This industry-funded four year PhD scholarship will deliver novel, greener chemical synthesis modalities
Athlone Institute of Technology and Arran Chemical Company, a member of the Almac Group, are collaborating on a unique PhD project investigating the use of biocatalysis in the asymmetric synthesis of chiral amines and diamines. Leading the project is Lauryn Bracken, a graduate of Athlone Institute of Technology’s Bachelor of Science (Hons) in Pharmaceutical Sciences and a recent recipient of the institute’s President’s Doctoral Scholarship.
Lauren, from Tullamore, Co Offaly, will be jointly supervised by Dr Noreen Morris and Dr Sean Reidy, both lecturers in chemistry at Athlone Institute of Technology, in collaboration with Professor Tom Moody, Vice President of Technology Development and Commercialisation, Almac Sciences and Arran Chemical Company, and Dr Peter Cairns, Technical Manager, Arran Chemical Company.
Commencing in October 2019, the project will focus on greener and more economic alternatives to chemical production methods for the synthesis of chiral amines and diamines. Approximately 80% of Active Pharmaceutical Intermediates (APIs) contain groups derived from amines. It is therefore essential that new methodologies are explored to expedite their synthesis.
The basic concept of the project is to displace multi-step chemical routes currently used for the synthesis of chiral amines and diamines to simpler, lower cost and less polluting enzymatic processes. Biocatalysis offers an attractive approach for synthesis resulting in greener processes and real benefits for both the environment and overall cost of goods. General benefits of enzyme chemistry include use of water as a safe solvent, lower temperatures and selectivity that is unachievable by chemical methods.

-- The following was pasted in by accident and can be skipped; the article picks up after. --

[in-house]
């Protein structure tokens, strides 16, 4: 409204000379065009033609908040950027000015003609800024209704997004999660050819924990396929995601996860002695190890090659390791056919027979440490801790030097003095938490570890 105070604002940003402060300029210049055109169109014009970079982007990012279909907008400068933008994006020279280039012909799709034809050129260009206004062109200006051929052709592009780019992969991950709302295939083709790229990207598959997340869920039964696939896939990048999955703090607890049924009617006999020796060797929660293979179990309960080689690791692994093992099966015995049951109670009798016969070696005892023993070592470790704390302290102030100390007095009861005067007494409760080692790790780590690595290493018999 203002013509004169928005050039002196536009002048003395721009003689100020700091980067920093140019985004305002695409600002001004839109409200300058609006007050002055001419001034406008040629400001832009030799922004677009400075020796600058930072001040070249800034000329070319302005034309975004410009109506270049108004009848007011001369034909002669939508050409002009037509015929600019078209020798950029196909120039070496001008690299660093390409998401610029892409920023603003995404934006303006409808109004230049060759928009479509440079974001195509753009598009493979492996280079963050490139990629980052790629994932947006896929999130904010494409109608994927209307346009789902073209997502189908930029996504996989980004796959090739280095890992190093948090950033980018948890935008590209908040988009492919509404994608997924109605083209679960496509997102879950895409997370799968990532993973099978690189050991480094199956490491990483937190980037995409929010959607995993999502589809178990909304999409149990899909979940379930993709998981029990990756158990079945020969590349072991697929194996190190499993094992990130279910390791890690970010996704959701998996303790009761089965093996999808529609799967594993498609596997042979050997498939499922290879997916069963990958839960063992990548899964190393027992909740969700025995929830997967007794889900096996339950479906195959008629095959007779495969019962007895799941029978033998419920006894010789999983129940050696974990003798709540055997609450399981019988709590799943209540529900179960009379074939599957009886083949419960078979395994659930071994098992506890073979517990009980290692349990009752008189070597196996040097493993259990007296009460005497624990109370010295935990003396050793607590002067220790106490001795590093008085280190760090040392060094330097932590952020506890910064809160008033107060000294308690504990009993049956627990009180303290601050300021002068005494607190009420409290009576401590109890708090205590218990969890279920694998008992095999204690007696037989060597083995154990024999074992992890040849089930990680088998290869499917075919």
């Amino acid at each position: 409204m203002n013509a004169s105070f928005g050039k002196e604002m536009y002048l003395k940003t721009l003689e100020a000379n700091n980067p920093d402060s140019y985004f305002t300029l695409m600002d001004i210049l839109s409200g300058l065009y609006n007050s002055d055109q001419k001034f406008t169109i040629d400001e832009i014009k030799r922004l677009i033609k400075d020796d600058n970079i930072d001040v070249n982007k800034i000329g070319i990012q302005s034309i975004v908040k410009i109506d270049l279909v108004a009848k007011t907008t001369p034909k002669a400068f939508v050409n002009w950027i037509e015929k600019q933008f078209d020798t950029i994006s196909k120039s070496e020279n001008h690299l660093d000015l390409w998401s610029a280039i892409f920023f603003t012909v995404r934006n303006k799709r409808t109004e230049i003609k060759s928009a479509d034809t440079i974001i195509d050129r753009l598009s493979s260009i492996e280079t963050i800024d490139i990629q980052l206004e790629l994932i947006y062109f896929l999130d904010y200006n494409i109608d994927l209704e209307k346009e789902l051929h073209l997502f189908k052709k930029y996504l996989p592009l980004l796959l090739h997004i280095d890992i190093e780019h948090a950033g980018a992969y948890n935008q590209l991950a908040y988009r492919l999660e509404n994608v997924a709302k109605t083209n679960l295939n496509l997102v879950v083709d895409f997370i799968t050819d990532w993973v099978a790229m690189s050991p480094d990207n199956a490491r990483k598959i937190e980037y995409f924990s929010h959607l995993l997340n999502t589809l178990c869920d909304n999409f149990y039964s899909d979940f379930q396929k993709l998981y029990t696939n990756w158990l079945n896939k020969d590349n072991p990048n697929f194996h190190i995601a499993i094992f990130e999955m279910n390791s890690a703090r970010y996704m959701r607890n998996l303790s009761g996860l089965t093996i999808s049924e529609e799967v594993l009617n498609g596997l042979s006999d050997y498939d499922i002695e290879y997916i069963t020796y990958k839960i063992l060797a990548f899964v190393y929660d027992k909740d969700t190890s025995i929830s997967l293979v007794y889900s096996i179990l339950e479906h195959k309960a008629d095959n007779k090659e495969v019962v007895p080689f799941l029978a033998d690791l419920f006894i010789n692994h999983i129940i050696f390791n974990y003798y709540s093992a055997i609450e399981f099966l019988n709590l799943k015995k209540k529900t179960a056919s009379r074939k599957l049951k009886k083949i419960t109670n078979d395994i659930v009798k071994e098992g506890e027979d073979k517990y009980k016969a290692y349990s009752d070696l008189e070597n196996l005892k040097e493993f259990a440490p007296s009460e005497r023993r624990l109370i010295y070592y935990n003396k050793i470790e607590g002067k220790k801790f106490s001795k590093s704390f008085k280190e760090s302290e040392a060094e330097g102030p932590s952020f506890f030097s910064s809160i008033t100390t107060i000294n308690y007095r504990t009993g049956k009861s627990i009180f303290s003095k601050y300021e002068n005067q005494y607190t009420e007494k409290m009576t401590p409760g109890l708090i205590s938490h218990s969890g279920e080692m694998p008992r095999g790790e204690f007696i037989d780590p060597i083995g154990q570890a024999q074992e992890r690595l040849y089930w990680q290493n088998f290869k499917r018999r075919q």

Welcoming the funding, Dr Noreen Morris said: “This project has the exciting prospect of exposing both the student and supervisors to new and exciting areas of research. A collaboration with Arran Chemical Company, an established chemical company with a wealth of experience which works with clients globally, will raise the profile of Athlone Institute of Technology as a base of research and development excellence and lead to further opportunities for collaborative research in the future.”
Athlone Institute of Technology and Arran Chemical Company have a long established symbiotic relationship, collaborating on several big projects investigating the synthesis and separation of amines. This new project, with the backing of Professor Moody, further solidifies this relationship.
Commenting on the announcement, Professor Moody said: “We are delighted to support Athlone Institute of Technology in this endeavour and look forward to working together over the next four years. Our intention is to supply the institute with all the necessary biocatalysts needed for this investigation and, of course, guidance and expertise from our specialists in this field. We wish Lauryn every success in her PhD project.”
An educational powerhouse defined by a commitment to academic excellence, rigour and applied education, Athlone Institute of Technology has enjoyed considerable successes in the academic arena this year, most notably being named ‘best in class’ for research across the technological higher education sector. Further solidifying its reputational prowess, the institute was recently awarded ‘Best Academic Partnership’ at the prestigious national Education Awards for its part in developing SURE, Ireland’s first academic network dedicated to promoting undergraduate STEM research across the technological higher education sector. These accolades build upon the institute’s success in winning the Sunday Times Good University Guide ‘Institute of Technology of the Year’ award in 2018.